Tag Archives: TAP Gallery

Grimm tales

13 Sep

On the way to Grimm Tales last night, I stopped off for a drink with a friend at a little atmospheric bar.  Glass of wine in hand, he leaned towards me in the soft light, and said that I reminded him of ……an Old Testament wisdom writer.

I don’t care what people say, I don’t think anyone looks good in mood lighting.

Feeling as old as Methuselah, I arrived at TAP Gallery, and was uplifted.

Grimm Tales is a collection of the stories of the Brothers Grimm engagingly adapted by Carol Ann Duffy and Tim Supple. The directors of this production, Sepy Baghaei and Ava Stangherlin, have created a show that’s inventive and fun. The cast deliver vibrant performances.

The Grimm Brothers were not wisdom writers. They were collectors. Fired by nineteenth century romanticism and its insight that in a radically changing world much was about to be lost, they collected European folk tales. Despite the sanitized versions most of us know, the original stories (and here we get something much closer to the original) are wild old things; violent, passionate and (many would argue) morally dubious.

The received wisdom is that stories, all stories, are our attempt to impose meaning on the otherwise random nature of Life. They are attempts to force Life to fit.

But I left last night’s production musing on exactly what it is that stories do. To say they impose meaning is such a violent image, and one that reveals bad faith about the great human experiment. Sure, the subject matter of stories may be violent, but is story making itself violent? Spiders spin, birds sing and we tell stories. Are our stories a battle against Life? Or are they our natural birth right?

Veronica Kaye

Grimm Tales

Adapted by Carol Ann Duffy and Tim Supple

TAP Gallery til Sat 15th


The Great Lie of The Western World

19 Apr

Speak softly and carry a big stick. This could be the motto of Cathode Ray Tube and it is exemplified in their latest work The Great Lie of the Western World.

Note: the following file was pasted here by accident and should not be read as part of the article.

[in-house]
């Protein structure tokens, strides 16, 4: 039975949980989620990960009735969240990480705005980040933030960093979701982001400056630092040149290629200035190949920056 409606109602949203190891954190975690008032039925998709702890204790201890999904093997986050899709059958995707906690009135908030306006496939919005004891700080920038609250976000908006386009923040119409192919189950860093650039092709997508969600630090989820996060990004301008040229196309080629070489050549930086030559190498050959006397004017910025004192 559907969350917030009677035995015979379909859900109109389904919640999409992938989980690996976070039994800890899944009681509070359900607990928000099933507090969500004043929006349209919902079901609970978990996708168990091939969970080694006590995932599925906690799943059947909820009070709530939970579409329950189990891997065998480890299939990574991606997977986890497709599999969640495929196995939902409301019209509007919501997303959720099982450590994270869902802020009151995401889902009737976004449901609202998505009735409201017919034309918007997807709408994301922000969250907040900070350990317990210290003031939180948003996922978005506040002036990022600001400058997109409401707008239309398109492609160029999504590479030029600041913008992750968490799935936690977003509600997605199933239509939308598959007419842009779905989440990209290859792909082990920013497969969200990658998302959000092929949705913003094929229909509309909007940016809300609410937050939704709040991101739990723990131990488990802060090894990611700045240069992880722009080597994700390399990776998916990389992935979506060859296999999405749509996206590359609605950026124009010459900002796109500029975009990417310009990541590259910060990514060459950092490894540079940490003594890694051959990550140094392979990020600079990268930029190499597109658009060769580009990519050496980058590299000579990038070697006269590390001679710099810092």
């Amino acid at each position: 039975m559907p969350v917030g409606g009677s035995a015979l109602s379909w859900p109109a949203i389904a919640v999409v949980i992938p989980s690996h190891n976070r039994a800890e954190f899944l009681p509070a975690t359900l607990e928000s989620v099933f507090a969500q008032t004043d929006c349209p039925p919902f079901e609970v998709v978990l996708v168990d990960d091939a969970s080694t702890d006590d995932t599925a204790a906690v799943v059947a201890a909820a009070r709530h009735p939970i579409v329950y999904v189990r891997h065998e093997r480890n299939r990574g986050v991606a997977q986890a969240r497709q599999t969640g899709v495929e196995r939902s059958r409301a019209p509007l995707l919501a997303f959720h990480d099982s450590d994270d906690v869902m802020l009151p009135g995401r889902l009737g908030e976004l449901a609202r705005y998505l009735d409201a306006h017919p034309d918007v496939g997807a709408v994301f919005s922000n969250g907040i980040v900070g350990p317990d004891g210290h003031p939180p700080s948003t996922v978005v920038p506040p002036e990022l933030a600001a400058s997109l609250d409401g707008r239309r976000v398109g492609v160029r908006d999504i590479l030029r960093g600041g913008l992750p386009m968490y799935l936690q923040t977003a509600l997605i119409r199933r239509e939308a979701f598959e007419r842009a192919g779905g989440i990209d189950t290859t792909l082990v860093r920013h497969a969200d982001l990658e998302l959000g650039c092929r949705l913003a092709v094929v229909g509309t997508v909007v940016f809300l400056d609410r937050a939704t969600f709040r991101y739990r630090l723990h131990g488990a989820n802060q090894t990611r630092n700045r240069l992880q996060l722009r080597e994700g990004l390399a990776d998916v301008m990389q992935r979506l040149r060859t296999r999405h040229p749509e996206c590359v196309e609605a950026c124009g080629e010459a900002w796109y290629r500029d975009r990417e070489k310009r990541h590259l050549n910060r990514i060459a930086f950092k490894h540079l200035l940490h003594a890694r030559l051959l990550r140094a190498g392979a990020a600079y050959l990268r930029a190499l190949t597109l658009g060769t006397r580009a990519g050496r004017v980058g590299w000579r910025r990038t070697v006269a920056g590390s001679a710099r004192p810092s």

Despite the quiet naturalism, this is theatre going big game hunting.

Call a play The Great Lie and you raise the question ‘What is that lie?’

Is it ‘We are free’?

Is it ‘We are not free’?

I think the second of these – the denial of freedom – is the great lie. It’s a wonderful convenience, absolving us of responsibility and denying the enormous privilege of our lives.

Is this what the play suggests? Who cares? The strength of Alistair Powning and Michael Booth’s script is that audiences will leave asking questions not about the play but about themselves.

The performances are powerful because of their naturalism, which doesn’t always follow for me. I dislike the idea of truth in theatre, and think it’s one of the medium sized lies of the Western World. But this team is incredibly engaging, with Kate Skinner the standout.

See this for the script, the performances, but most of all, see it for the post show discussions. And ask yourself, ask your friends: what are the cultural myths that hold us back?

Veronica Kaye

The Great Lie of the Western World

TAP Gallery til April 29


Shopping Centres and Gutters

8 Nov

People go to the theatre for all sorts of reasons. For me, one of the greatest attractions is the insight it offers into how the world is viewed by others. If we’re asked our values we’re often lost for words. It’s hard to sum up our worldview in a few pithy sentences. It’s like asking a fish to describe the ocean. [Feel free to test the truth of this analogy.] But when we make theatre, we consciously -or unconsciously- create a picture of how we think the world is, or an intimation of how we think it should be.

Valentino Musico’s new play Shopping Centres and Gutters presents contemporary Sydney as a city soaked in class-consciousness. It’s not a piece of naturalism. The characters, who hail from both the eastern and western suburbs, are stereotypes. Or are they? That, for me, was the power of the piece. Musico’s play asks us to question whether we really are, or should be, defined by envy and shallowness.

The director, Ira Hal Seidenstein, draws engaging performances from his entire ensemble. The highlights are Aaron Di Pietro and Letitia Sutherland’s blistering satirical battles.

Reviews can be fascinating to read because, like plays, they’re a short cut to understanding the values of others. I can’t resist at this point referring to another reviewer’s response to Shopping Centres and Gutters. I call it a response, because as he admits, he didn’t write a review, having left at intermission. The reason given: “The Tap Gallery is a charming venue. However, it is not equipped to call itself a true theatre”. You could spend a long time thinking about what that last phrase means – and amuse yourself that it was elicited by a play about snobbery.

Veronica Kaye

Shopping Centres and Gutters

Until 19 Nov

TAP Gallery, Darlinghurst